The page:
Coast Of Britain – Exmoor National Park
Surrounded by undulating, verdant countryside, as well as diminutive, charming hamlets, Exmoor is justifiably acknowledged as the land of cottages and combes. Located on the north Devon coast, Exmoor National Park is residence to a plethora of chocolate box villages along with magnificent landscapes.
Exmoor is the smallest National Park in Britain, although the scale of grandeur is by no means less. Wildlife flourishes throughout the impressive expanse of rural area. Exmoor ponies graze the vast spread of summer meadows and red deer still roam unbound. Modest rural communities operate their commerce, as farmers persevere to make hay while the sun shines.
Travelling eastwards along the A39, we enter Exmoor National Park at the northwestern corner and meet the wonderfully named Valley of Rocks. One of the showpieces of the area, Valley of Rocks is a glorious cliff top gorge, soaring above the shoreline resembling titanic sentries. Toothed peaks penetrate the sky as the rocks stand watch over the coast.
Barely east of Valley of Rocks are the twin villages of Lynton and Lynmouth. From its prominent position high on the north Devon coastline, Lynton is home to some of the most dramatic views across the Bristol Channel. Beneath Lynton, at the mouth of the river, sits the quaint fishing village of Lynmouth, scene of the dreadful flooding of 1952. The two villages were united in 1890 by the cliff railway.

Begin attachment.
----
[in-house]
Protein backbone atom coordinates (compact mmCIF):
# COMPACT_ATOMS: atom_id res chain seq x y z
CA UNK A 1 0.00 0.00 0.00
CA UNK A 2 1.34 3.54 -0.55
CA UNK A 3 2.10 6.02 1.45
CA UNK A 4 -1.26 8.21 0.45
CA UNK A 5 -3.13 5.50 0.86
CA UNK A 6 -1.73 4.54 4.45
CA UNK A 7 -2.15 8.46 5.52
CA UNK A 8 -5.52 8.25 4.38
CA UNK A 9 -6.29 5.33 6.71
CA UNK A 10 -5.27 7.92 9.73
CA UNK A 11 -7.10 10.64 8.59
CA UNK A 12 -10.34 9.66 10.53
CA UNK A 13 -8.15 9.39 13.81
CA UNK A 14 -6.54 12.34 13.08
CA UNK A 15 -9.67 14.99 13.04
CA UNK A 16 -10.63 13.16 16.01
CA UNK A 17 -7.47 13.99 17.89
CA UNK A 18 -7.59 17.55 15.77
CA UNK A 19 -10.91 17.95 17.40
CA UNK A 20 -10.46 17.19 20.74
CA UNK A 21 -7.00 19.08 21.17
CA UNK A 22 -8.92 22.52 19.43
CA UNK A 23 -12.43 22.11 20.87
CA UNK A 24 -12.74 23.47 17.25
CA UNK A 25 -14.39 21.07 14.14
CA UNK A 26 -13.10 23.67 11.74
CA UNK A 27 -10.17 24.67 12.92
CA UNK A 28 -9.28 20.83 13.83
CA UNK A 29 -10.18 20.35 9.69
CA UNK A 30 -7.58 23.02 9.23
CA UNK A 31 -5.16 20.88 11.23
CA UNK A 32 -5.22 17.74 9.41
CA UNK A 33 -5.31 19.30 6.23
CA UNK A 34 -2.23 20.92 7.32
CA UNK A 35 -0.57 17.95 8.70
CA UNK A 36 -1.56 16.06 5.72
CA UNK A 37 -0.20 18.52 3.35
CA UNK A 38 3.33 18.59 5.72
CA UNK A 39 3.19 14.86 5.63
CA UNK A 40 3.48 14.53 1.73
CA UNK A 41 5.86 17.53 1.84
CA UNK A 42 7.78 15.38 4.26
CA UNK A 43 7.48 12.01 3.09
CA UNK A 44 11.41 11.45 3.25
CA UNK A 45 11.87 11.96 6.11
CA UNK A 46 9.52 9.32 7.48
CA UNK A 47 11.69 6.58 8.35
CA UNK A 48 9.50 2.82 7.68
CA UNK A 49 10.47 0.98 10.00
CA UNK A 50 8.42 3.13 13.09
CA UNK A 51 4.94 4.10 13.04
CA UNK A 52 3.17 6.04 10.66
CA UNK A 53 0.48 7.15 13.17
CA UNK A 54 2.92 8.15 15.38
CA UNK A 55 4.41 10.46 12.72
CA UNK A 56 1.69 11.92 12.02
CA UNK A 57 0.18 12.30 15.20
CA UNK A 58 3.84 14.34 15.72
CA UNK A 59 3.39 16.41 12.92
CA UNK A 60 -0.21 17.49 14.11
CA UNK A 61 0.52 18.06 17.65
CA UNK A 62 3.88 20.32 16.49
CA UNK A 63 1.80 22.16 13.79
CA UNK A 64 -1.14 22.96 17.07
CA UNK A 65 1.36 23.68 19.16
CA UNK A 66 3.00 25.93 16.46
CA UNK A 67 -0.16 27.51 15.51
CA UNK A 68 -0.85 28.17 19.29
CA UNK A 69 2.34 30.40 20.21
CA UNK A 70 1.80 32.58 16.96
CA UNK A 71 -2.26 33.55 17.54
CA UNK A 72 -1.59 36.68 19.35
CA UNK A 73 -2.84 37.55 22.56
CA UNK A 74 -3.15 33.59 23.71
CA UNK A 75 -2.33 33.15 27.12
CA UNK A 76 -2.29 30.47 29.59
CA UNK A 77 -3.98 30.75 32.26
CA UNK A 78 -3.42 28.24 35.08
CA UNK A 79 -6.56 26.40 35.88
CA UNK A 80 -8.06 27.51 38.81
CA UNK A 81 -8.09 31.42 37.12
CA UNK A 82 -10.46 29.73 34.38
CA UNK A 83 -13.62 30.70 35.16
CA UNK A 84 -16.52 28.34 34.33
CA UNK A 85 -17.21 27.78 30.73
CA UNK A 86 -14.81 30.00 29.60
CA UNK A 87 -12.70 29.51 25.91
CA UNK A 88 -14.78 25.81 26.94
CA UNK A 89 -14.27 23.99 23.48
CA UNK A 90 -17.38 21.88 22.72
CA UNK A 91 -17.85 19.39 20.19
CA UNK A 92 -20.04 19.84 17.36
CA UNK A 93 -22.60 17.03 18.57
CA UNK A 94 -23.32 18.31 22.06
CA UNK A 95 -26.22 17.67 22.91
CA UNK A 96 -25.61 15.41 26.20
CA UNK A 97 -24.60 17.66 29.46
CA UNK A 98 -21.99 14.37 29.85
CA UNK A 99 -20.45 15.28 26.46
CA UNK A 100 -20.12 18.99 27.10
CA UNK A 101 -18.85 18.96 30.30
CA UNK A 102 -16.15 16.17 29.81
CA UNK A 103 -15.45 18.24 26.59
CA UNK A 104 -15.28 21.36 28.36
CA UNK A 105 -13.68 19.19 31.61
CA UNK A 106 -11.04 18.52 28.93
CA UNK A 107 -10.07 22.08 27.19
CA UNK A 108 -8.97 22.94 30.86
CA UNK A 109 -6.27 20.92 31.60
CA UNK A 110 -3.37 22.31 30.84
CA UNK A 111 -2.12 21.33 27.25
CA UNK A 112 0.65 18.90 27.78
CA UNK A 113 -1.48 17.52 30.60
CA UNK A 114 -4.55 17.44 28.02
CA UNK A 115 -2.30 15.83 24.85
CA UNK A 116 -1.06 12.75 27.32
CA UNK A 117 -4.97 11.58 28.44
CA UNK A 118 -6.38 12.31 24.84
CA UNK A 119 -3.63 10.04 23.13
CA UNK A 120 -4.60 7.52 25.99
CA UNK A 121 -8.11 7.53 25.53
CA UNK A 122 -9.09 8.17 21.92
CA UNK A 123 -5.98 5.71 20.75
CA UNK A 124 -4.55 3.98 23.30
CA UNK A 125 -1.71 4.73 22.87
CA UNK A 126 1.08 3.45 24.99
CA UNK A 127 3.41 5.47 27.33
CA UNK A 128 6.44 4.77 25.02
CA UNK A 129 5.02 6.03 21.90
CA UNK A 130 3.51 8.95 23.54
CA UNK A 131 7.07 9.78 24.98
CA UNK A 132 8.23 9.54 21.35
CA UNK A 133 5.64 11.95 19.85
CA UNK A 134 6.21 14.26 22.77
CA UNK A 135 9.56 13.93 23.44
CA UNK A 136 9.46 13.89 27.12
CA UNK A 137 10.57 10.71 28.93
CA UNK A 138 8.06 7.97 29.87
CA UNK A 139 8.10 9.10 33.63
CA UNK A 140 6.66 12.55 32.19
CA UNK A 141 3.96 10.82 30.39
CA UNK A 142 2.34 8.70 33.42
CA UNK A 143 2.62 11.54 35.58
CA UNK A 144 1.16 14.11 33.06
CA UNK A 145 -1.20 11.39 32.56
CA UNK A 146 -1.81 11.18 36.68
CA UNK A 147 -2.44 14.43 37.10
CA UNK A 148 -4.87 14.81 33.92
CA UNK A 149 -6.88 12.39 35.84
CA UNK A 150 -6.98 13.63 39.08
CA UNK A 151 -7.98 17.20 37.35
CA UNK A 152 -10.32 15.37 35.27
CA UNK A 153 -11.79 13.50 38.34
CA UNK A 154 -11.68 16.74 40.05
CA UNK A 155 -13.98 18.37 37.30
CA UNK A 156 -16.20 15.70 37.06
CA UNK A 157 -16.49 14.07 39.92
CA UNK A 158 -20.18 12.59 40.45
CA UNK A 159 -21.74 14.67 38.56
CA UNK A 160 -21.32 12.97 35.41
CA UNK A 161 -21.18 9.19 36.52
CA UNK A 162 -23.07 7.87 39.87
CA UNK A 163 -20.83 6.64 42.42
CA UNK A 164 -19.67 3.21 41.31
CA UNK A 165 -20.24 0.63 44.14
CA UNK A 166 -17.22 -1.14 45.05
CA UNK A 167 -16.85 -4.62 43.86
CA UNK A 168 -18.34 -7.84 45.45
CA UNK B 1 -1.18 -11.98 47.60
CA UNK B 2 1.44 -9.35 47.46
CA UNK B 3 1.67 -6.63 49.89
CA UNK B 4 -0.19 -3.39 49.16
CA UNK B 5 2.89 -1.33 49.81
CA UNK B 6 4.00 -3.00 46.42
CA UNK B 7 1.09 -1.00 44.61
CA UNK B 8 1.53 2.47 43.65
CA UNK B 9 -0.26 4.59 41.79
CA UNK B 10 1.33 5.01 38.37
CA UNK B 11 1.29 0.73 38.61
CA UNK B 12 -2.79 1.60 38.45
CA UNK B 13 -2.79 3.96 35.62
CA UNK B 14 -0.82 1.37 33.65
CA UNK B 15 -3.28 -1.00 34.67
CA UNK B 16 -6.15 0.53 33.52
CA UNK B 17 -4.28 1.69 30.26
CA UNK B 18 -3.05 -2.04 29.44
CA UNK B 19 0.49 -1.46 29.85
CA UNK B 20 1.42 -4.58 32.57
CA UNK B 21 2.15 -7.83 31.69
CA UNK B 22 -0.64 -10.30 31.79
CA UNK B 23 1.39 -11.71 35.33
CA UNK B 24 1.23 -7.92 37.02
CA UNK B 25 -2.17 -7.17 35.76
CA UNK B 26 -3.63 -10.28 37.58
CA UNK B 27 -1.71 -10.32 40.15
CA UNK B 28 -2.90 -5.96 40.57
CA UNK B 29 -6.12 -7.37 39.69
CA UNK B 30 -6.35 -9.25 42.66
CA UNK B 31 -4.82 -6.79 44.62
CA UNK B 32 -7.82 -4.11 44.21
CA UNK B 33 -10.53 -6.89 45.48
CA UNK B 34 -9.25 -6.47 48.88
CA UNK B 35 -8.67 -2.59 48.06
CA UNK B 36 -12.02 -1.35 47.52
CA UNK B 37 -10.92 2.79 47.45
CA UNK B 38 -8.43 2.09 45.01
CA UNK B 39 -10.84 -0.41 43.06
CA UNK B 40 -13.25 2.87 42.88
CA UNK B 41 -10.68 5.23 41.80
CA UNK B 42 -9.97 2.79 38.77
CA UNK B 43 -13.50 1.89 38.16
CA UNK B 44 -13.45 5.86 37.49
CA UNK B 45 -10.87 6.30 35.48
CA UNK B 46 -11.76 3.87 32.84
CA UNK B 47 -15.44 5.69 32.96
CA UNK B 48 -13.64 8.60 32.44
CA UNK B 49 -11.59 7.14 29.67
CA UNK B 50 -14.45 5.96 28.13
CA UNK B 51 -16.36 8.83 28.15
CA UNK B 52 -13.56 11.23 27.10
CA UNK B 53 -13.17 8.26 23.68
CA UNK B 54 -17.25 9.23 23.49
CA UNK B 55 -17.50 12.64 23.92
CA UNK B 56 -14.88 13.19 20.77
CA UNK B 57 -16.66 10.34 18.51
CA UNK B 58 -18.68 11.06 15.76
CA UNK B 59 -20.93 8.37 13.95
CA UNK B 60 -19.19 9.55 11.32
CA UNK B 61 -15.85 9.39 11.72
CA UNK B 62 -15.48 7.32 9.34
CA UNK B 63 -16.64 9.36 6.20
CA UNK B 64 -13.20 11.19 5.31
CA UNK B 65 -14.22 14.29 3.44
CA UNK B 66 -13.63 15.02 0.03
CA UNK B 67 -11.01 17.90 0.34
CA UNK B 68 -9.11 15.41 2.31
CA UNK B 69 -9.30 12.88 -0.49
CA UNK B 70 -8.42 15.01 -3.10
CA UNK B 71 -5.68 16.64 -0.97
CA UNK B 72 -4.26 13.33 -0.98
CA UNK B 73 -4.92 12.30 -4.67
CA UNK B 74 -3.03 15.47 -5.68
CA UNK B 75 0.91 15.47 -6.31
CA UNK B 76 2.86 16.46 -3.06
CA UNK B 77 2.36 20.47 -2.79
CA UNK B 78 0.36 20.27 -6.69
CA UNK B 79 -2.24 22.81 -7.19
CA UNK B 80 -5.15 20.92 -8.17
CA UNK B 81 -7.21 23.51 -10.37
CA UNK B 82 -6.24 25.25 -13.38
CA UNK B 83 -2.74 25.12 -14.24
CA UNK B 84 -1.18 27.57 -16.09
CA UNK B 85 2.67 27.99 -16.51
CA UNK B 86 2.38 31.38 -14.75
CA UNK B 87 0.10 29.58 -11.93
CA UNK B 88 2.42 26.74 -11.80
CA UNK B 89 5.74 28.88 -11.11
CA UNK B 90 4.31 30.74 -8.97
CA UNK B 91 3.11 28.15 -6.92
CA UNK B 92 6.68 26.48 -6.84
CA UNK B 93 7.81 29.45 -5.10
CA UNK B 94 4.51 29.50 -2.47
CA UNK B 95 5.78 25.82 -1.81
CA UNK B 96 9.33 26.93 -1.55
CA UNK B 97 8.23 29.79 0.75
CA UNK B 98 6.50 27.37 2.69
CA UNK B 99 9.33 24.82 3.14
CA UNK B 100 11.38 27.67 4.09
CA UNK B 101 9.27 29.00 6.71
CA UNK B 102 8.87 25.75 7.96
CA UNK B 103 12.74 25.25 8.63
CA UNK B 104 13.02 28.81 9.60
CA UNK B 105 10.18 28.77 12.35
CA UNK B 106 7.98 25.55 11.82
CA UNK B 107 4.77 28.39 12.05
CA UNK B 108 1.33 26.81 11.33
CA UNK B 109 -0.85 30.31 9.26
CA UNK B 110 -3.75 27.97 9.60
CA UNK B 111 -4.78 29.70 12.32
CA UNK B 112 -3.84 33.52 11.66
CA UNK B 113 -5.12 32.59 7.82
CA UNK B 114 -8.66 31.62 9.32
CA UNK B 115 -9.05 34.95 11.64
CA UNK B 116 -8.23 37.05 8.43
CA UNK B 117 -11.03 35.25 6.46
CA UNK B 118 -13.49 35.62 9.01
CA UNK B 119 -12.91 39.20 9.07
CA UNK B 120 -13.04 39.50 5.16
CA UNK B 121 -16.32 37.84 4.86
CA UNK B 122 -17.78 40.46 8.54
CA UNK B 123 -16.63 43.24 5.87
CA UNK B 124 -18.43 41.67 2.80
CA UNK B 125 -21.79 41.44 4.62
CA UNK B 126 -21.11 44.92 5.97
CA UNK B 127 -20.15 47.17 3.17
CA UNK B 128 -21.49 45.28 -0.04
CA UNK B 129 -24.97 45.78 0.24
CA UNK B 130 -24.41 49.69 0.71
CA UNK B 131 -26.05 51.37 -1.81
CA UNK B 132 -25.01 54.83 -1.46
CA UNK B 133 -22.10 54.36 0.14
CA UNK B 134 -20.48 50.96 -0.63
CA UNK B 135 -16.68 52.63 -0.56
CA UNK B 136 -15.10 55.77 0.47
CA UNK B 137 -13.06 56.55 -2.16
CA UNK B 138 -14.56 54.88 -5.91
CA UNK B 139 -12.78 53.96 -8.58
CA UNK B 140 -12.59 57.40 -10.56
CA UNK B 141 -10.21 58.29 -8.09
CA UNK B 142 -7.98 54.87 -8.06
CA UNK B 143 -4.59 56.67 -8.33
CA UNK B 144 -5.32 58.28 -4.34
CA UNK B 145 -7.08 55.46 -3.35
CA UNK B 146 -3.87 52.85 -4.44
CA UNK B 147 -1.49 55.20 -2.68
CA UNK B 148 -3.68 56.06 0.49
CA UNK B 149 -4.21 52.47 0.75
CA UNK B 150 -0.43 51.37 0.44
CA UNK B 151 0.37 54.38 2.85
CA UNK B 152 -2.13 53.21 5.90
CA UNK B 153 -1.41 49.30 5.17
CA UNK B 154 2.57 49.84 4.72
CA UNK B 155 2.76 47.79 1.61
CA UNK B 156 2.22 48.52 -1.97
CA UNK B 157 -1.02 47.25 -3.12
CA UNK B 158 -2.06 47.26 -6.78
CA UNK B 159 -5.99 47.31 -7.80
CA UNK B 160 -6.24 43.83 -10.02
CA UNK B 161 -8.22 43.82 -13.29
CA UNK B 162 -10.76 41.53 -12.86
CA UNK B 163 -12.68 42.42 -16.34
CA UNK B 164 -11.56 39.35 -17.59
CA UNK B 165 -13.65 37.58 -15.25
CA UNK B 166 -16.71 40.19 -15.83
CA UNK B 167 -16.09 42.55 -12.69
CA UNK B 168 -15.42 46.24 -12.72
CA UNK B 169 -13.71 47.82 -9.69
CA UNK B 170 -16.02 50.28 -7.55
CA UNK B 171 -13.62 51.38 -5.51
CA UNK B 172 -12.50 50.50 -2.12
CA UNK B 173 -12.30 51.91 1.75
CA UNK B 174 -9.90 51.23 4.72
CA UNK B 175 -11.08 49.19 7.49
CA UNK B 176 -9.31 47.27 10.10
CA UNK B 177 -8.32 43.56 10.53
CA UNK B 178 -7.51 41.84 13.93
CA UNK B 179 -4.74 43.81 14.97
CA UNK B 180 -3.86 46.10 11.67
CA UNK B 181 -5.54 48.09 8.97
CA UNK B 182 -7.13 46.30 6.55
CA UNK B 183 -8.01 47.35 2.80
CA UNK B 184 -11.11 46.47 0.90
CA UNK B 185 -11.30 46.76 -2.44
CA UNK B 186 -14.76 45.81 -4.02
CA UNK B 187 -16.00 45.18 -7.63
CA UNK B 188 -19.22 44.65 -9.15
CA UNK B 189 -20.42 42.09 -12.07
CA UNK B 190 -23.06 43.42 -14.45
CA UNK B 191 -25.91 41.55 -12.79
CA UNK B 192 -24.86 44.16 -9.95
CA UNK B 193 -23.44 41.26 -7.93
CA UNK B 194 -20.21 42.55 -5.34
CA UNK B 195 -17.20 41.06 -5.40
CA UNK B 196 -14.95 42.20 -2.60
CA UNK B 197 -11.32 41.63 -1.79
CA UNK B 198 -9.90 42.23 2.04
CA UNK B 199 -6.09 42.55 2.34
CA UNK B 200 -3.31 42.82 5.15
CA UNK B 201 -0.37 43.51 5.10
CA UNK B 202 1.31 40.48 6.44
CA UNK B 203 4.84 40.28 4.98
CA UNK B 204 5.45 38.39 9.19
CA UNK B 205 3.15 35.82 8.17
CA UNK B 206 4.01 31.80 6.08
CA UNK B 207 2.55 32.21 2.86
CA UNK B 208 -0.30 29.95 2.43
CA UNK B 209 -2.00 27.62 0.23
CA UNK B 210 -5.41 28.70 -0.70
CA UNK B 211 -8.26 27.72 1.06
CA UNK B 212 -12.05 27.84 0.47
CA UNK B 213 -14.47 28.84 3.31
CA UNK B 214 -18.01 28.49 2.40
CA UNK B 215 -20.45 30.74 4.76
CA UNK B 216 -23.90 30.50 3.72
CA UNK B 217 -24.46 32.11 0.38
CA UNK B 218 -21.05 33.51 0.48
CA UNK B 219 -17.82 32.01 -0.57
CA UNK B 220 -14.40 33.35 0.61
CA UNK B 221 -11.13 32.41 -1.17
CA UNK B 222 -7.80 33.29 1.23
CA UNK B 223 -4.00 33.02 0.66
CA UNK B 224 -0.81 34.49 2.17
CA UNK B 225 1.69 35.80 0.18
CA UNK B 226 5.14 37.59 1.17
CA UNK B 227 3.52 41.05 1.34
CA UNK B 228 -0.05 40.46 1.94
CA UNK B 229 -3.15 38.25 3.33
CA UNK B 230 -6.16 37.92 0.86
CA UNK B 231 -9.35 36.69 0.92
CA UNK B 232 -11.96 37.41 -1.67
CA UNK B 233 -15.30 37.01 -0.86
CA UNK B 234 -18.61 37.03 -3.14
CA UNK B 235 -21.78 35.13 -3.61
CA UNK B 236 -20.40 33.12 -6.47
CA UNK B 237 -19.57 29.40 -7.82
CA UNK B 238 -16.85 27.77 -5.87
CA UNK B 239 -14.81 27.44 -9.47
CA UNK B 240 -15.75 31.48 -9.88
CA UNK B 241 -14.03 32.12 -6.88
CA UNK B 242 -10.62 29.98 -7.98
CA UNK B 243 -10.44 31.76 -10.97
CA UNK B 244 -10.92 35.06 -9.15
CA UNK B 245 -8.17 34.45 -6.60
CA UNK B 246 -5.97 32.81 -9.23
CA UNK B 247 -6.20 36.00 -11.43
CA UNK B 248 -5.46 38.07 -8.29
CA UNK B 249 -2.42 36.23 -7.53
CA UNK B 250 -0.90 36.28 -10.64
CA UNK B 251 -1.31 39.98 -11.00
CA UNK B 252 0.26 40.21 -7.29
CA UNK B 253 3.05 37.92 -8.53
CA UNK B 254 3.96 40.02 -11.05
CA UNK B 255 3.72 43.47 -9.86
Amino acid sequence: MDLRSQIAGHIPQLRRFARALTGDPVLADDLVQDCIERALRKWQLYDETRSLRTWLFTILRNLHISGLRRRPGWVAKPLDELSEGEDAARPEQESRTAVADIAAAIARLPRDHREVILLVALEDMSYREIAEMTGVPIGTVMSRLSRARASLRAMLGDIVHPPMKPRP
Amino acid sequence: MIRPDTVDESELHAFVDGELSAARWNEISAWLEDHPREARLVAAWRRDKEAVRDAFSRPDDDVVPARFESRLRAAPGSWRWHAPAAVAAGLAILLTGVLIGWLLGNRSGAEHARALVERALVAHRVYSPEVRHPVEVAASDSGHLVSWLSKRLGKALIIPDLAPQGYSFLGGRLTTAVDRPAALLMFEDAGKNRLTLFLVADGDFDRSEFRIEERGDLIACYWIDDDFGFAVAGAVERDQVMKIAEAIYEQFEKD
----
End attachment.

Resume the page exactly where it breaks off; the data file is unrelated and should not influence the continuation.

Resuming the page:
A further eastward along the A39 rests the beautiful little village of Oare. Positioned two miles inland, Oare lies in a picturesque valley, bathed in stunning surroundings. At the heart of the village is Oare Church, dating back to the 14th and 15th centuries. When constructed, the church would have accommodated approximately twelve people, however in recent times capacity has increased.
To be found amid the rolling sea green coastline, the tiny rural community of Culbone is home to the smallest parish church in England. The church rests deep in the woody hills and features a bell dating back to the 14th century.
The village of Porlock lies in the northeastern region of Exmoor Heritage Coast. Formerly a significant port, Porlock now sits one mile inland as a consequence of rising land levels and receding sea.
Located in the outermost northeastern corner of Exmoor National Park, Minehead is a modern, active town and serves as the western terminus of the West Somerset railway. Amid pleasant climate and fresh amenities, Minehead operates as a contemporary seaside resort. The stone quay, built in 1616, was once an essential trading port with Africa and North America, while today works primarily leisurely pursuits.
About the author:
Steven Cronin writes articles, poetry and short stories predominantly concerning travel as well as issues that influence the world in which we live. For further literature visit http://www.sargas.co.uk
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